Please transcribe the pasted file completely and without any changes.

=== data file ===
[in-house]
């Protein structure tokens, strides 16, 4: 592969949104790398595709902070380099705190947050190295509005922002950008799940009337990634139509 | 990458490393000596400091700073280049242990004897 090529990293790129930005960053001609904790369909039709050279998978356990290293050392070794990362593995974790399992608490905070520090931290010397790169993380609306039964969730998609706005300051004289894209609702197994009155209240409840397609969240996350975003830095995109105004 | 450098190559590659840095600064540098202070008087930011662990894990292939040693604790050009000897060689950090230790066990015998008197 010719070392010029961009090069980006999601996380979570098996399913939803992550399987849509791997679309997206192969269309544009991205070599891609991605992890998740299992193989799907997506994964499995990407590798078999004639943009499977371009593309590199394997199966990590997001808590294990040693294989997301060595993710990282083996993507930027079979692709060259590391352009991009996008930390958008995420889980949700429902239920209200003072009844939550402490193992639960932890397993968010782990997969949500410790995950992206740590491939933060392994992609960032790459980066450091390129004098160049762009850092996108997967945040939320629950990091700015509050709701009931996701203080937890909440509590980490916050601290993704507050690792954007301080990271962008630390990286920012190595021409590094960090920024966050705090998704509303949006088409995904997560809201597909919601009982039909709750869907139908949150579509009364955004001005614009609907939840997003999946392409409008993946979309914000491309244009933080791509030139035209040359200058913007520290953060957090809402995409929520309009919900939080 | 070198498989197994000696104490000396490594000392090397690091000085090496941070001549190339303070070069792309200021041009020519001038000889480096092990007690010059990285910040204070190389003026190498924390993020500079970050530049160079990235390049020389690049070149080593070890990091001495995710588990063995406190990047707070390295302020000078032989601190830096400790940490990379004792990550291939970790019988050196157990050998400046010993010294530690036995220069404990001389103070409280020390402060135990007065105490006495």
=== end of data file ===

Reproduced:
[in-house]
């Protein structure tokens, strides 16, 4: 592969949104790398595709902070380099705190947050190295509005922002950008799940009337990634139509 | 990458490393000596400091700073280049242990004897 090529990293790129930005960053001609904790369909039709050279998978356990290293050392070794990362593995974790399992608490905070520090931290010397790169993380609306039964969730998609706005300051004289894209609702197994009155209240409840397609969240996350975003830095995109105004 | 450098190559590659840095600064540098202070008087930011662990894990292939040693604790050009000897060689950090230790066990015998008197 010719070392010029961009090069980006999601996380979570098996399913939803992550399987849509791997679309997206192969269309544009991205070599891609991605992890998740299992193989799907997506994964499995990407590798078999004639943009499977371009593309590199394997199966990590997001808590294990040693294989997301060595993710990282083996993507930027079979692709060259590391352009991009996008930390958008995420889980949700429902239920209200003072009844939550402490193992639960932890397993968010782990997969949500410790995950992206740590491939933060392994992609960032790459980066450091390129004098160049762009850092996108997967945040939320629950990091700015509050709701009931996701203080937890909440509590980490916050601290993704507050690792954007301080990271962008630390990286920012190595021409590094960090920024966050705090998704509303949006088409995904997560809201597909919601009982039909709750869907139908949150579509009364955004001005614009609907939840997003999946392409409008993946979309914000491309244009933080791509030139035209040359200058913007520290953060957090809402995409929520309009919900939080 | 070198498989197994000696104490000396490594000392090397690091000085090496941070001549190339303070070069792309200021041009020519001038000889480096092990007690010059990285910040204070190389003026190498924390993020500079970050530049160079990235390049020389690049070149080593070890990091001495995710588990063995406190990047707070390295302020000078032989601190830096400790940490990379004792990550291939970790019988050196157990050998400046010993010294530690036995220069404990001389103070409280020390402060135990007065105490006495």